liquid in liquid-

alcoholic drinks

solid in liquid-

salt water

gas in liquid-


gas in gas-


solid in solid-

metal alloy

11-4. Solubility

A saturated solution contains the maximum amount of solute possible at a given temperature; a supersaturated solution contains more dissolved solute than is normally possible at a given temperature and is usually unstable.

Supersaturated and supercooled
Supersaturated and Supercooled





Lab 16 A

Lab 16 B

Lab 16 C

11-4. Solubility

The solubilities of solids increase with increasing temperatures, while the solubilities of gases in liquids decrease with increasing temperatures. The boiling point of a solution is usually higher than that of the pure solvent, and its freezing point is lower.

Affect of solutions of boiling point and fressing point
Affect of Solutions of Boiling Point and Fressing Point

Antifreeze lowers the freezing point of your radiator fluid and raises the boiling point.

Salting roads melts the ice.

Affect of solutions of boiling point and fressing point1
Affect of Solutions of Boiling Point and Fressing Point

Making Ice Cream

You must add salt so as to lower the freezing point of the ice water cold enough to freeze the ice cream.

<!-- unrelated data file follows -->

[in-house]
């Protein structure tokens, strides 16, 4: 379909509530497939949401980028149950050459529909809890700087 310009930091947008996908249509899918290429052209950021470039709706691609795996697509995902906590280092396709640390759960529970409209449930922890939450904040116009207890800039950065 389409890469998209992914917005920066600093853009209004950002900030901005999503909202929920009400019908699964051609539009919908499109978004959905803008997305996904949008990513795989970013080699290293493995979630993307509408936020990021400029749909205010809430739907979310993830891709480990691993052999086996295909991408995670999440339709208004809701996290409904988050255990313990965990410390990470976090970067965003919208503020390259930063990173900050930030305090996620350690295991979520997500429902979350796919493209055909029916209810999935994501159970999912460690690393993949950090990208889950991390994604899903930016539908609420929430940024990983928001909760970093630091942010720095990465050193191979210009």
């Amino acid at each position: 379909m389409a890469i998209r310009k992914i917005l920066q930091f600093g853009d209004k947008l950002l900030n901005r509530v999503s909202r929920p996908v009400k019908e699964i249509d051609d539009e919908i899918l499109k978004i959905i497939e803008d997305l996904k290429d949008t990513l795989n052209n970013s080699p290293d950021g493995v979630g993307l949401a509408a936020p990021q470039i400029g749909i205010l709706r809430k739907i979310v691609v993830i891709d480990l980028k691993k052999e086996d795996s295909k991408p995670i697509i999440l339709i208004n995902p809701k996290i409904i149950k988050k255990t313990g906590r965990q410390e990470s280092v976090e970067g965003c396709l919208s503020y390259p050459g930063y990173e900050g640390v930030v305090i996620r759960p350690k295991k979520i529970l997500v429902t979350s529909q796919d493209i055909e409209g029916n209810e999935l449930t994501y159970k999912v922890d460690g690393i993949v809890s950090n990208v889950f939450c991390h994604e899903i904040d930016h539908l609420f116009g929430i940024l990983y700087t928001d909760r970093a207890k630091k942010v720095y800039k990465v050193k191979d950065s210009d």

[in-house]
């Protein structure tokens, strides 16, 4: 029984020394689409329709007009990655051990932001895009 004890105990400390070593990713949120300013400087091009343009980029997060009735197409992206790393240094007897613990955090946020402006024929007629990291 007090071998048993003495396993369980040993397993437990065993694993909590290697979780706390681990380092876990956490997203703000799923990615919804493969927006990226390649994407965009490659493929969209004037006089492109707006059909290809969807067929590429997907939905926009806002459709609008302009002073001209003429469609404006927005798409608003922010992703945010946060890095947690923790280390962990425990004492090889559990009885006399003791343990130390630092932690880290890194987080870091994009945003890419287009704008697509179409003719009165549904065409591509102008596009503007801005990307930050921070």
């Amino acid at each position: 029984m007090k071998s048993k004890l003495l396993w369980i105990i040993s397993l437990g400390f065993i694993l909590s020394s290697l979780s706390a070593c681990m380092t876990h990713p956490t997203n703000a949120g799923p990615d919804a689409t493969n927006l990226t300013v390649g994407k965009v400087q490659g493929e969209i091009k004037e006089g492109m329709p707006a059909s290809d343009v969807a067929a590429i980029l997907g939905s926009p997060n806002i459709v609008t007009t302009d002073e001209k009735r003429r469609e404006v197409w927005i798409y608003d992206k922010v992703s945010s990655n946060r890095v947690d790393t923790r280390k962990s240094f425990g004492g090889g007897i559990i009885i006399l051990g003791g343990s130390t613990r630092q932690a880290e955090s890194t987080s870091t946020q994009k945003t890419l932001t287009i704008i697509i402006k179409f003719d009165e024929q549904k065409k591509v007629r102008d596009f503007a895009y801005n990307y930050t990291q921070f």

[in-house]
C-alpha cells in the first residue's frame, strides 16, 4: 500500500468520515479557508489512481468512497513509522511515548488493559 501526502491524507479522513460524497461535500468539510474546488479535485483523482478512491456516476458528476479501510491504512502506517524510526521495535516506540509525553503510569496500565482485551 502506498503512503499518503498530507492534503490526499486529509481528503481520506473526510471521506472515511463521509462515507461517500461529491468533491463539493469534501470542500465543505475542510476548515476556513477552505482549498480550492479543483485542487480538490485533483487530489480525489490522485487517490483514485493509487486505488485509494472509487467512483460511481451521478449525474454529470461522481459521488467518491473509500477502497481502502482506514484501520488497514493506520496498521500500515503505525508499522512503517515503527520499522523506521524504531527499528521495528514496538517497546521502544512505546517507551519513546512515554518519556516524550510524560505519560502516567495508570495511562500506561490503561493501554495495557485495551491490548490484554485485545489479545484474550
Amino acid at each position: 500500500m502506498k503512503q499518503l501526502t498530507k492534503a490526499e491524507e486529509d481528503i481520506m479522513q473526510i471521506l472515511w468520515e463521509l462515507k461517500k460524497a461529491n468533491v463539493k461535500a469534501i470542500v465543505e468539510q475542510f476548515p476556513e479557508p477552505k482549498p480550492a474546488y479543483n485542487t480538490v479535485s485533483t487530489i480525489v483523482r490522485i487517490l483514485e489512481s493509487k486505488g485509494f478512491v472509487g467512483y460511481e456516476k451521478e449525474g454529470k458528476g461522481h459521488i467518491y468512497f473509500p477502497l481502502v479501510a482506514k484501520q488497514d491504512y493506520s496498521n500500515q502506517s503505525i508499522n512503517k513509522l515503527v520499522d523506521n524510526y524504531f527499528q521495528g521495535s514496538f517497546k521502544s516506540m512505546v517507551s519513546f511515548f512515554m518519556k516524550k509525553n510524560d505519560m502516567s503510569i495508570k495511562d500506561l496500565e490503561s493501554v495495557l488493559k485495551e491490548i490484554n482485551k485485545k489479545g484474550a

11-5. Polar Liquids

A polar liquid is a substance whose molecules behave as if negatively charged at one end and positively charged at the other. The molecules of a nonpolar liquid have uniform charge distributions.

11-5. Polar Liquids

Polar liquids dissolve only ionic and polar covalent compounds. Nonpolar liquids dissolve only nonpolar covalent compounds.

Intermolecular forces
Intermolecular Forces

Dipole-Dipole Forces


Oδ-Hδ+ Hδ+

Oδ-Hδ+ Hδ+

+ +

Oδ-Hδ+ Hδ+




11-5. Polar Liquids

Soaps and Detergents have polar head and a non-polar tail. The tail is attracted to the non-polar greasy dirt and the polar head is attracted to the polar water molecules.

11-5. Polar Liquids

Dissociation refers to the separation of a compound into ions when it dissolves.

11-5. Polar Liquids

Electrolytes are substances that dissociate into ions when dissolved in water; nonelectrolytes are soluble covalent compounds that do not dissociate in solution. Electrolytes in solution are able to conduct electric current.

11-6. Ions in Solution

Ions in solution have their own sets of properties that differ from their original atoms and from the original solute. Dissociation is a type of chemical change. The properties of a solution of an electrolyte are the sum of the properties of the ions present in the solution.

11-7. Evidence of Dissociation

In 1887, the Swedish chemist Svante Arrhenius proposed that many substances exist as ions in solution. His hypothesis was based on two points:

1. Reactions between electrolytes in solution occur almost instantaneously, but very slowly or not at all if the electrolytes are dry.

2. Electrolyte solutions have lower freezing points than comparable solutions of nonelectrolytes.

Svante Arrhenius (1859-1927)

Fig 11 31
Fig. 11.31

This device used the color difference between chromic and dichromate ions to measure the alcohol concentration in a person’s breath.

Outline Chapter 11b Crystals, Ions, and Solutions

11-8. Water

11-9. Water Pollution

11-10. Acids

11-11. Strong and Weak Acids11-12. Bases

11-13. The pH Scale

11-14. Salts

11-8. Water